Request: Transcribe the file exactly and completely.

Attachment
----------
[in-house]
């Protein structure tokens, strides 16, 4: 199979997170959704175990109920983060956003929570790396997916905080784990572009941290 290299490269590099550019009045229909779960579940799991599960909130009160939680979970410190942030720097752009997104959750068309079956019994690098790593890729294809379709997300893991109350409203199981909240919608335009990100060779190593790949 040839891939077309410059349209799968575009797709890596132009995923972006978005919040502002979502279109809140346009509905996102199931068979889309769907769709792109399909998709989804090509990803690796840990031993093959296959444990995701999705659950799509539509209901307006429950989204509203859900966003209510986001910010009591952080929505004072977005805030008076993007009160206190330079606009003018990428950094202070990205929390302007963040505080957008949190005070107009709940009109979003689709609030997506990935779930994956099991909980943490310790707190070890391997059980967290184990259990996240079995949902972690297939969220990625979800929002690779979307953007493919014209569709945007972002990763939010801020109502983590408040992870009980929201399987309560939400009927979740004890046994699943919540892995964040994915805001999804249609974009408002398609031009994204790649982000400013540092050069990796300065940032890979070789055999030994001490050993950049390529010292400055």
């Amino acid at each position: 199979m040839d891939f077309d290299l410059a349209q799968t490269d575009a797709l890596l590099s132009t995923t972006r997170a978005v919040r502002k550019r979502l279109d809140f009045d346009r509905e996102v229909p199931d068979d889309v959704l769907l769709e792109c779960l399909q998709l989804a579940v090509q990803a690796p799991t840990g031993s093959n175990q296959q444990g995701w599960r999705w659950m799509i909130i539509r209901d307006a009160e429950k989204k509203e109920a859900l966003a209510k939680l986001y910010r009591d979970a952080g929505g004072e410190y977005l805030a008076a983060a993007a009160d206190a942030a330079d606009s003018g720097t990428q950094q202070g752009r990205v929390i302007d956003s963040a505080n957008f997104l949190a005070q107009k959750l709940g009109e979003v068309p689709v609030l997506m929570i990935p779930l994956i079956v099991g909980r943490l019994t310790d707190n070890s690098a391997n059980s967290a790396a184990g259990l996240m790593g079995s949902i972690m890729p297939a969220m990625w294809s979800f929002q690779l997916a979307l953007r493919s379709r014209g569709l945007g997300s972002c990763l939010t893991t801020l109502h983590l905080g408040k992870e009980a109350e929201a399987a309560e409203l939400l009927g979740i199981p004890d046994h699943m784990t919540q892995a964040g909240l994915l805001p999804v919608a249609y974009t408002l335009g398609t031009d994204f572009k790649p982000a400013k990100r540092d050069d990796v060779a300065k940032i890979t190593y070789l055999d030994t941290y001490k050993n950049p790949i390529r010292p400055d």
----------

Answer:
[in-house]
């Protein structure tokens, strides 16, 4: 199979997170959704175990109920983060956003929570790396997916905080784990572009941290 290299490269590099550019009045229909779960579940799991599960909130009160939680979970410190942030720097752009997104959750068309079956019994690098790593890729294809379709997300893991109350409203199981909240919608335009990100060779190593790949 040839891939077309410059349209799968575009797709890596132009995923972006978005919040502002979502279109809140346009509905996102199931068979889309769907769709792109399909998709989804090509990803690796840990031993093959296959444990995701999705659950799509539509209901307006429950989204509203859900966003209510986001910010009591952080929505004072977005805030008076993007009160206190330079606009003018990428950094202070990205929390302007963040505080957008949190005070107009709940009109979003689709609030997506990935779930994956099991909980943490310790707190070890391997059980967290184990259990996240079995949902972690297939969220990625979800929002690779979307953007493919014209569709945007972002990763939010801020109502983590408040992870009980929201399987309560939400009927979740004890046994699943919540892995964040994915805001999804249609974009408002398609031009994204790649982000400013540092050069990796300065940032890979070789055999030994001490050993950049390529010292400055």
């Amino acid at each position: 199979m040839d891939f077309d290299l410059a349209q799968t490269d575009a797709l890596l590099s132009t995923t972006r997170a978005v919040r502002k550019r979502l279109d809140f009045d346009r509905e996102v229909p199931d068979d889309v959704l769907l769709e792109c779960l399909q998709l989804a579940v090509q990803a690796p799991t840990g031993s093959n175990q296959q444990g995701w599960r999705w659950m799509i909130i539509r209901d307006a009160e429950k989204k509203e109920a859900l966003a209510k939680l986001y910010r009591d979970a952080g929505g004072e410190y977005l805030a008076a983060a993007a009160d206190a942030a330079d606009s003018g720097t990428q950094q202070g752009r990205v929390i302007d956003s963040a505080n957008f997104l949190a005070q107009k959750l709940g009109e979003v068309p689709v609030l997506m929570i990935p779930l994956i079956v099991g909980r943490l019994t310790d707190n070890s690098a391997n059980s967290a790396a184990g259990l996240m790593g079995s949902i972690m890729p297939a969220m990625w294809s979800f929002q690779l997916a979307l953007r493919s379709r014209g569709l945007g997300s972002c990763l939010t893991t801020l109502h983590l905080g408040k992870e009980a109350e929201a399987a309560e409203l939400l009927g979740i199981p004890d046994h699943m784990t919540q892995a964040g909240l994915l805001p999804v919608a249609y974009t408002l335009g398609t031009d994204f572009k790649p982000a400013k990100r540092d050069d990796v060779a300065k940032i890979t190593y070789l055999d030994t941290y001490k050993n950049p790949i390529r010292p400055d």